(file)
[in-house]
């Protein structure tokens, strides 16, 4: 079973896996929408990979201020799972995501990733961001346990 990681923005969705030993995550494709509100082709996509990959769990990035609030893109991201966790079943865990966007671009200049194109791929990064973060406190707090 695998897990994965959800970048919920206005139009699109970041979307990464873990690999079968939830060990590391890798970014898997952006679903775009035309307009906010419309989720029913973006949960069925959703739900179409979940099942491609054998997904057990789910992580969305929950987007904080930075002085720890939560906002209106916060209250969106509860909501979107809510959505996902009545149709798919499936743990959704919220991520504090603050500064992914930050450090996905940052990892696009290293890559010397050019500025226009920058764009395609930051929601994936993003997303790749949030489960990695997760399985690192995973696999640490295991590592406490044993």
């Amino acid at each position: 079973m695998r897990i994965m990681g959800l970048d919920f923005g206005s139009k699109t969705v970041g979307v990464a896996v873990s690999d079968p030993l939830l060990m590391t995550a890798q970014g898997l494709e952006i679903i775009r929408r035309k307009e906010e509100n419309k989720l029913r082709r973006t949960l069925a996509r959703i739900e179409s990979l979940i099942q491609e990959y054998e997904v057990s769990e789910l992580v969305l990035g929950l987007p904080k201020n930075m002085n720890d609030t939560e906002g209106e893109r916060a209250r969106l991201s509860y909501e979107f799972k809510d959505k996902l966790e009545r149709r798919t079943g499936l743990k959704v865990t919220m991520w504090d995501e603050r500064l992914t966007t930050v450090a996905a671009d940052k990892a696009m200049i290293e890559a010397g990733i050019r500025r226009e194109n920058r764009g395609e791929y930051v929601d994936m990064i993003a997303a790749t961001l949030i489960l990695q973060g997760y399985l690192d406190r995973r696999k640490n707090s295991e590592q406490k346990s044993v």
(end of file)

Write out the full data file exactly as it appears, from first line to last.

[in-house]
């Protein structure tokens, strides 16, 4: 079973896996929408990979201020799972995501990733961001346990 990681923005969705030993995550494709509100082709996509990959769990990035609030893109991201966790079943865990966007671009200049194109791929990064973060406190707090 695998897990994965959800970048919920206005139009699109970041979307990464873990690999079968939830060990590391890798970014898997952006679903775009035309307009906010419309989720029913973006949960069925959703739900179409979940099942491609054998997904057990789910992580969305929950987007904080930075002085720890939560906002209106916060209250969106509860909501979107809510959505996902009545149709798919499936743990959704919220991520504090603050500064992914930050450090996905940052990892696009290293890559010397050019500025226009920058764009395609930051929601994936993003997303790749949030489960990695997760399985690192995973696999640490295991590592406490044993």
């Amino acid at each position: 079973m695998r897990i994965m990681g959800l970048d919920f923005g206005s139009k699109t969705v970041g979307v990464a896996v873990s690999d079968p030993l939830l060990m590391t995550a890798q970014g898997l494709e952006i679903i775009r929408r035309k307009e906010e509100n419309k989720l029913r082709r973006t949960l069925a996509r959703i739900e179409s990979l979940i099942q491609e990959y054998e997904v057990s769990e789910l992580v969305l990035g929950l987007p904080k201020n930075m002085n720890d609030t939560e906002g209106e893109r916060a209250r969106l991201s509860y909501e979107f799972k809510d959505k996902l966790e009545r149709r798919t079943g499936l743990k959704v865990t919220m991520w504090d995501e603050r500064l992914t966007t930050v450090a996905a671009d940052k990892a696009m200049i290293e890559a010397g990733i050019r500025r226009e194109n920058r764009g395609e791929y930051v929601d994936m990064i993003a997303a790749t961001l949030i489960l990695q973060g997760y399985l690192d406190r995973r696999k640490n707090s295991e590592q406490k346990s044993v």